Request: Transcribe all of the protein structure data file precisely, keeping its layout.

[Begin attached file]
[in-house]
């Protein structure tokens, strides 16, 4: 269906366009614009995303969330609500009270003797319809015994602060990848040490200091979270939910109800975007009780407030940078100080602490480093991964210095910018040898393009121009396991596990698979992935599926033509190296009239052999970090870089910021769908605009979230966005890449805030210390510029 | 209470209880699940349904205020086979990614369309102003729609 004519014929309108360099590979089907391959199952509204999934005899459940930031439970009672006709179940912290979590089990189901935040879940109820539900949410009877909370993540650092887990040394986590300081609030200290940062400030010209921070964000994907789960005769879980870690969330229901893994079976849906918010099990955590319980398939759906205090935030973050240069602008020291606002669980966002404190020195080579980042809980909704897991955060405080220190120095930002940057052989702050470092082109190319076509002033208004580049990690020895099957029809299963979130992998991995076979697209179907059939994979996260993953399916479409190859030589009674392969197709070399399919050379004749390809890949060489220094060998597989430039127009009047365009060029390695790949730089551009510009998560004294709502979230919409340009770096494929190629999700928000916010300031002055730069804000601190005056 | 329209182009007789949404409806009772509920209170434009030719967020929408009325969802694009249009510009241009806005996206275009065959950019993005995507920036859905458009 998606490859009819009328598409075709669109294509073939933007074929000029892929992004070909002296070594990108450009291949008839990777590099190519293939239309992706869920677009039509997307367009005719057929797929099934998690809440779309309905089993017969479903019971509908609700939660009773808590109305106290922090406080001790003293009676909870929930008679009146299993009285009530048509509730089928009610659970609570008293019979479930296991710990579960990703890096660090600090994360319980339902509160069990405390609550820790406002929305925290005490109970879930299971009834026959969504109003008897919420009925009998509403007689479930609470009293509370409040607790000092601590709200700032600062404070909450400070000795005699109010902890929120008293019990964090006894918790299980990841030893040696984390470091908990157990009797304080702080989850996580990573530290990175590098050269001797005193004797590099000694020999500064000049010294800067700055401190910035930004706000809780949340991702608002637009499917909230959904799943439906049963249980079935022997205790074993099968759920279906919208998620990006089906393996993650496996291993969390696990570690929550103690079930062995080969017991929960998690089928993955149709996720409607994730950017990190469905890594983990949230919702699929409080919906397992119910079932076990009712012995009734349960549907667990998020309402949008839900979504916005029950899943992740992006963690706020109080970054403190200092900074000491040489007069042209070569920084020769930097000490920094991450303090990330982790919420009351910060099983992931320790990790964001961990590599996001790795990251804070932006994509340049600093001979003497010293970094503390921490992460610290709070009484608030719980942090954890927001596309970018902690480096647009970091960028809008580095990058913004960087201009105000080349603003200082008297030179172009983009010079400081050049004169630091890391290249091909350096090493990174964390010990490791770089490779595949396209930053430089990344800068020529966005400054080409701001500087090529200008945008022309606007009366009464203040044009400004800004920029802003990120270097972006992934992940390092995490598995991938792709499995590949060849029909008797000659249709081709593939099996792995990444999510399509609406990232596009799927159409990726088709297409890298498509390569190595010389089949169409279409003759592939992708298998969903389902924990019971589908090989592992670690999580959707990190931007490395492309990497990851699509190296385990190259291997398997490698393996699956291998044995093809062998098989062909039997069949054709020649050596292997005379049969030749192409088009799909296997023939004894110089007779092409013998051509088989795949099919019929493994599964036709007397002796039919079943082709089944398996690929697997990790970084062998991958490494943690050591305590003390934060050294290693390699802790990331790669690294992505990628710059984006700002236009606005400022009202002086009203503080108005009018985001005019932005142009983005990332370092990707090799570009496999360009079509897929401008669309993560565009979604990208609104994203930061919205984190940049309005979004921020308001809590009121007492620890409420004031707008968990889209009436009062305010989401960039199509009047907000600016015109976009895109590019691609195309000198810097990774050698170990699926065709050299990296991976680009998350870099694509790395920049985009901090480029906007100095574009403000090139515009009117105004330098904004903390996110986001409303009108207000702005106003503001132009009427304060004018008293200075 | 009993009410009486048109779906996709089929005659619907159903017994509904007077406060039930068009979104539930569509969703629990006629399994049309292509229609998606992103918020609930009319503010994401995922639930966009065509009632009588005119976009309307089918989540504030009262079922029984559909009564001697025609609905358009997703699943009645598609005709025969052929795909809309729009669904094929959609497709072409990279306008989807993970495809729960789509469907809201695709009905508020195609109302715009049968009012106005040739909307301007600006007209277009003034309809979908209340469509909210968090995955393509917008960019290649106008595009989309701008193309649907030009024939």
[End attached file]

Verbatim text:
[in-house]
């Protein structure tokens, strides 16, 4: 269906366009614009995303969330609500009270003797319809015994602060990848040490200091979270939910109800975007009780407030940078100080602490480093991964210095910018040898393009121009396991596990698979992935599926033509190296009239052999970090870089910021769908605009979230966005890449805030210390510029 | 209470209880699940349904205020086979990614369309102003729609 004519014929309108360099590979089907391959199952509204999934005899459940930031439970009672006709179940912290979590089990189901935040879940109820539900949410009877909370993540650092887990040394986590300081609030200290940062400030010209921070964000994907789960005769879980870690969330229901893994079976849906918010099990955590319980398939759906205090935030973050240069602008020291606002669980966002404190020195080579980042809980909704897991955060405080220190120095930002940057052989702050470092082109190319076509002033208004580049990690020895099957029809299963979130992998991995076979697209179907059939994979996260993953399916479409190859030589009674392969197709070399399919050379004749390809890949060489220094060998597989430039127009009047365009060029390695790949730089551009510009998560004294709502979230919409340009770096494929190629999700928000916010300031002055730069804000601190005056 | 329209182009007789949404409806009772509920209170434009030719967020929408009325969802694009249009510009241009806005996206275009065959950019993005995507920036859905458009 998606490859009819009328598409075709669109294509073939933007074929000029892929992004070909002296070594990108450009291949008839990777590099190519293939239309992706869920677009039509997307367009005719057929797929099934998690809440779309309905089993017969479903019971509908609700939660009773808590109305106290922090406080001790003293009676909870929930008679009146299993009285009530048509509730089928009610659970609570008293019979479930296991710990579960990703890096660090600090994360319980339902509160069990405390609550820790406002929305925290005490109970879930299971009834026959969504109003008897919420009925009998509403007689479930609470009293509370409040607790000092601590709200700032600062404070909450400070000795005699109010902890929120008293019990964090006894918790299980990841030893040696984390470091908990157990009797304080702080989850996580990573530290990175590098050269001797005193004797590099000694020999500064000049010294800067700055401190910035930004706000809780949340991702608002637009499917909230959904799943439906049963249980079935022997205790074993099968759920279906919208998620990006089906393996993650496996291993969390696990570690929550103690079930062995080969017991929960998690089928993955149709996720409607994730950017990190469905890594983990949230919702699929409080919906397992119910079932076990009712012995009734349960549907667990998020309402949008839900979504916005029950899943992740992006963690706020109080970054403190200092900074000491040489007069042209070569920084020769930097000490920094991450303090990330982790919420009351910060099983992931320790990790964001961990590599996001790795990251804070932006994509340049600093001979003497010293970094503390921490992460610290709070009484608030719980942090954890927001596309970018902690480096647009970091960028809008580095990058913004960087201009105000080349603003200082008297030179172009983009010079400081050049004169630091890391290249091909350096090493990174964390010990490791770089490779595949396209930053430089990344800068020529966005400054080409701001500087090529200008945008022309606007009366009464203040044009400004800004920029802003990120270097972006992934992940390092995490598995991938792709499995590949060849029909008797000659249709081709593939099996792995990444999510399509609406990232596009799927159409990726088709297409890298498509390569190595010389089949169409279409003759592939992708298998969903389902924990019971589908090989592992670690999580959707990190931007490395492309990497990851699509190296385990190259291997398997490698393996699956291998044995093809062998098989062909039997069949054709020649050596292997005379049969030749192409088009799909296997023939004894110089007779092409013998051509088989795949099919019929493994599964036709007397002796039919079943082709089944398996690929697997990790970084062998991958490494943690050591305590003390934060050294290693390699802790990331790669690294992505990628710059984006700002236009606005400022009202002086009203503080108005009018985001005019932005142009983005990332370092990707090799570009496999360009079509897929401008669309993560565009979604990208609104994203930061919205984190940049309005979004921020308001809590009121007492620890409420004031707008968990889209009436009062305010989401960039199509009047907000600016015109976009895109590019691609195309000198810097990774050698170990699926065709050299990296991976680009998350870099694509790395920049985009901090480029906007100095574009403000090139515009009117105004330098904004903390996110986001409303009108207000702005106003503001132009009427304060004018008293200075 | 009993009410009486048109779906996709089929005659619907159903017994509904007077406060039930068009979104539930569509969703629990006629399994049309292509229609998606992103918020609930009319503010994401995922639930966009065509009632009588005119976009309307089918989540504030009262079922029984559909009564001697025609609905358009997703699943009645598609005709025969052929795909809309729009669904094929959609497709072409990279306008989807993970495809729960789509469907809201695709009905508020195609109302715009049968009012106005040739909307301007600006007209277009003034309809979908209340469509909210968090995955393509917008960019290649106008595009989309701008193309649907030009024939």